Sensors 2011, 11(9), 8626-8642; doi:10.3390/s110908626
Article

Artificial Skin Ridges Enhance Local Tactile Shape Discrimination

Department of Electrical and Computer Engineering, National University of Singapore, 4 Engineering Drive 3, 117576 Singapore
* Author to whom correspondence should be addressed.
Received: 9 August 2011; in revised form: 31 August 2011 / Accepted: 2 September 2011 / Published: 5 September 2011
(This article belongs to the Special Issue Biomimetic Sensors, Actuators and Integrated Systems)
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Abstract: One of the fundamental requirements for an artificial hand to successfully grasp and manipulate an object is to be able to distinguish different objects’ shapes and, more specifically, the objects’ surface curvatures. In this study, we investigate the possibility of enhancing the curvature detection of embedded tactile sensors by proposing a ridged fingertip structure, simulating human fingerprints. In addition, a curvature detection approach based on machine learning methods is proposed to provide the embedded sensors with the ability to discriminate the surface curvature of different objects. For this purpose, a set of experiments were carried out to collect tactile signals from a 2 × 2 tactile sensor array, then the signals were processed and used for learning algorithms. To achieve the best possible performance for our machine learning approach, three different learning algorithms of Naïve Bayes (NB), Artificial Neural Networks (ANN), and Support Vector Machines (SVM) were implemented and compared for various parameters. Finally, the most accurate method was selected to evaluate the proposed skin structure in recognition of three different curvatures. The results showed an accuracy rate of 97.5% in surface curvature discrimination.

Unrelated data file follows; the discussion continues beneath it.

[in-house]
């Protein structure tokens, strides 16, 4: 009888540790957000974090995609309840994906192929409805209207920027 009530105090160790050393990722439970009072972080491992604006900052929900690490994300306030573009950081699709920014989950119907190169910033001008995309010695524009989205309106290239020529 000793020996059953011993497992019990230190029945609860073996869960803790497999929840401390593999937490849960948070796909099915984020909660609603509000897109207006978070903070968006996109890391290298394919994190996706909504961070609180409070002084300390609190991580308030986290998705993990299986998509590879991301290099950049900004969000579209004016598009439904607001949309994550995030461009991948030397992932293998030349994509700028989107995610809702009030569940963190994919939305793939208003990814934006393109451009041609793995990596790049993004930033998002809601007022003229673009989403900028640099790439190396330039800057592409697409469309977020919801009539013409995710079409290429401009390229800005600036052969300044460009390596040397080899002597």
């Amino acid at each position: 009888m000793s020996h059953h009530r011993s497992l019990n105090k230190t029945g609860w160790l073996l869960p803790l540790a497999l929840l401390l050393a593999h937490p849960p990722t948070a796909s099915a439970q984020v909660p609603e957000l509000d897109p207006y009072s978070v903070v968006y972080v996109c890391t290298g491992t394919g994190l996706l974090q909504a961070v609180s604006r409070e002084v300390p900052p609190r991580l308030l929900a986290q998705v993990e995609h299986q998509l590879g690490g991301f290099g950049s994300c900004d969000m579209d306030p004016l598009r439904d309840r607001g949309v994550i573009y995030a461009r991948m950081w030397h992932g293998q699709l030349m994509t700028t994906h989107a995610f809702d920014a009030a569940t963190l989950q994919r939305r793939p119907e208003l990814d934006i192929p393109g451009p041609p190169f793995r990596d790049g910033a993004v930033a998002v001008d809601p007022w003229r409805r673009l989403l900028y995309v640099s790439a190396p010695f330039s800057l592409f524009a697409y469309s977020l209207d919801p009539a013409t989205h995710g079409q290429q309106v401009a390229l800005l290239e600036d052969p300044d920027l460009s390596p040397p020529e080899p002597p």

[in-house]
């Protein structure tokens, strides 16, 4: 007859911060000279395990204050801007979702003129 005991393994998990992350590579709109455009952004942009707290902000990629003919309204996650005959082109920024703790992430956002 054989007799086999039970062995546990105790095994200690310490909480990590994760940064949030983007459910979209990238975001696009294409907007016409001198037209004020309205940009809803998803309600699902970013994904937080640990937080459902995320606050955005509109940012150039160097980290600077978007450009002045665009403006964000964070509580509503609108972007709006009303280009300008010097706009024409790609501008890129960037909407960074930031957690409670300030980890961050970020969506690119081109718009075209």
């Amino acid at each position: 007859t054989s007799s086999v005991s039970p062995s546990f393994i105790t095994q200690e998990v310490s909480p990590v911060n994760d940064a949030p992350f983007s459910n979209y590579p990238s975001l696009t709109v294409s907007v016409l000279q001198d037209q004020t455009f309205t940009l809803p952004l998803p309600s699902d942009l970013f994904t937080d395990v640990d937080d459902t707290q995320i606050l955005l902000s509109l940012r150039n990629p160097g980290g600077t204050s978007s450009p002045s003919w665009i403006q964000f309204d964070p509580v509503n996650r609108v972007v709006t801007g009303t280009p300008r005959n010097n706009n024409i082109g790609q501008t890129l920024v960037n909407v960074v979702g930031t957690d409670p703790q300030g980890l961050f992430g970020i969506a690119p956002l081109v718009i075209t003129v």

Keywords: tactile sensing; curvature discrimination; local shape; ridged skin cover; fingerprints; robotic hand; prosthetic hand; machine learning; support vector machines

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MDPI and ACS Style

Salehi, S.; Cabibihan, J.-J.; Ge, S.S. Artificial Skin Ridges Enhance Local Tactile Shape Discrimination. Sensors 2011, 11, 8626-8642.

AMA Style

Salehi S, Cabibihan J-J, Ge SS. Artificial Skin Ridges Enhance Local Tactile Shape Discrimination. Sensors. 2011; 11(9):8626-8642.

Chicago/Turabian Style

Salehi, Saba; Cabibihan, John-John; Ge, Shuzhi Sam. 2011. "Artificial Skin Ridges Enhance Local Tactile Shape Discrimination." Sensors 11, no. 9: 8626-8642.

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